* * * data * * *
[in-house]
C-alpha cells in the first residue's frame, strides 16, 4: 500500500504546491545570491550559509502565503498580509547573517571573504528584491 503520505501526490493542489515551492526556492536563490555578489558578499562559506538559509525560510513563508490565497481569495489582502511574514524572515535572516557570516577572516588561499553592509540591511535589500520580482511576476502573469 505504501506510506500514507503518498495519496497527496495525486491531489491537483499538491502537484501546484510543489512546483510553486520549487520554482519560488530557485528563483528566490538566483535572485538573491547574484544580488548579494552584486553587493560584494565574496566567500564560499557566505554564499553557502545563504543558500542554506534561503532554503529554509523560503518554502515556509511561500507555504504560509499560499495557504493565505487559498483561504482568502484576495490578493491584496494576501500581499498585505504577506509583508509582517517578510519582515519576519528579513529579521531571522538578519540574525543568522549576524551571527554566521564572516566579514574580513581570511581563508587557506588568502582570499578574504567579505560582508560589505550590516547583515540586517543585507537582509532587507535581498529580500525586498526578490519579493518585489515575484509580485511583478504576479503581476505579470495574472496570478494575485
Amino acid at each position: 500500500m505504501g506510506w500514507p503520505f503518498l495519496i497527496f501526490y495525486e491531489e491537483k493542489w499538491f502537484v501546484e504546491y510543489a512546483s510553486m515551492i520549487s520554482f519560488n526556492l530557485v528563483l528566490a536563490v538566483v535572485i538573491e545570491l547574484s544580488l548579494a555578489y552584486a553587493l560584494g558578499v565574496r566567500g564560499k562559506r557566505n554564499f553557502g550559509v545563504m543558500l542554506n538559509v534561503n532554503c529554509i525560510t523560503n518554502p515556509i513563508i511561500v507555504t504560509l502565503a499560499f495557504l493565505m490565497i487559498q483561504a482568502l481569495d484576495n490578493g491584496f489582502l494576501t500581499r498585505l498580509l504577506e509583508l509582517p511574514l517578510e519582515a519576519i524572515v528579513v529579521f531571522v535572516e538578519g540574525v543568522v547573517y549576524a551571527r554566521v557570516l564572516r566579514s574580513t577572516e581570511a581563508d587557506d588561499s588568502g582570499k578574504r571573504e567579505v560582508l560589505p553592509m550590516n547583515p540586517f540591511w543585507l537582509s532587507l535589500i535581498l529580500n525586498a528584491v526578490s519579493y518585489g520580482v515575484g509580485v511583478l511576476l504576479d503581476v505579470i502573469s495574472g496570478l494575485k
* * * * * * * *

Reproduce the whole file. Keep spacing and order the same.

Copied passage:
[in-house]
C-alpha cells in the first residue's frame, strides 16, 4: 500500500504546491545570491550559509502565503498580509547573517571573504528584491 503520505501526490493542489515551492526556492536563490555578489558578499562559506538559509525560510513563508490565497481569495489582502511574514524572515535572516557570516577572516588561499553592509540591511535589500520580482511576476502573469 505504501506510506500514507503518498495519496497527496495525486491531489491537483499538491502537484501546484510543489512546483510553486520549487520554482519560488530557485528563483528566490538566483535572485538573491547574484544580488548579494552584486553587493560584494565574496566567500564560499557566505554564499553557502545563504543558500542554506534561503532554503529554509523560503518554502515556509511561500507555504504560509499560499495557504493565505487559498483561504482568502484576495490578493491584496494576501500581499498585505504577506509583508509582517517578510519582515519576519528579513529579521531571522538578519540574525543568522549576524551571527554566521564572516566579514574580513581570511581563508587557506588568502582570499578574504567579505560582508560589505550590516547583515540586517543585507537582509532587507535581498529580500525586498526578490519579493518585489515575484509580485511583478504576479503581476505579470495574472496570478494575485
Amino acid at each position: 500500500m505504501g506510506w500514507p503520505f503518498l495519496i497527496f501526490y495525486e491531489e491537483k493542489w499538491f502537484v501546484e504546491y510543489a512546483s510553486m515551492i520549487s520554482f519560488n526556492l530557485v528563483l528566490a536563490v538566483v535572485i538573491e545570491l547574484s544580488l548579494a555578489y552584486a553587493l560584494g558578499v565574496r566567500g564560499k562559506r557566505n554564499f553557502g550559509v545563504m543558500l542554506n538559509v534561503n532554503c529554509i525560510t523560503n518554502p515556509i513563508i511561500v507555504t504560509l502565503a499560499f495557504l493565505m490565497i487559498q483561504a482568502l481569495d484576495n490578493g491584496f489582502l494576501t500581499r498585505l498580509l504577506e509583508l509582517p511574514l517578510e519582515a519576519i524572515v528579513v529579521f531571522v535572516e538578519g540574525v543568522v547573517y549576524a551571527r554566521v557570516l564572516r566579514s574580513t577572516e581570511a581563508d587557506d588561499s588568502g582570499k578574504r571573504e567579505v560582508l560589505p553592509m550590516n547583515p540586517f540591511w543585507l537582509s532587507l535589500i535581498l529580500n525586498a528584491v526578490s519579493y518585489g520580482v515575484g509580485v511583478l511576476l504576479d503581476v505579470i502573469s495574472g496570478l494575485k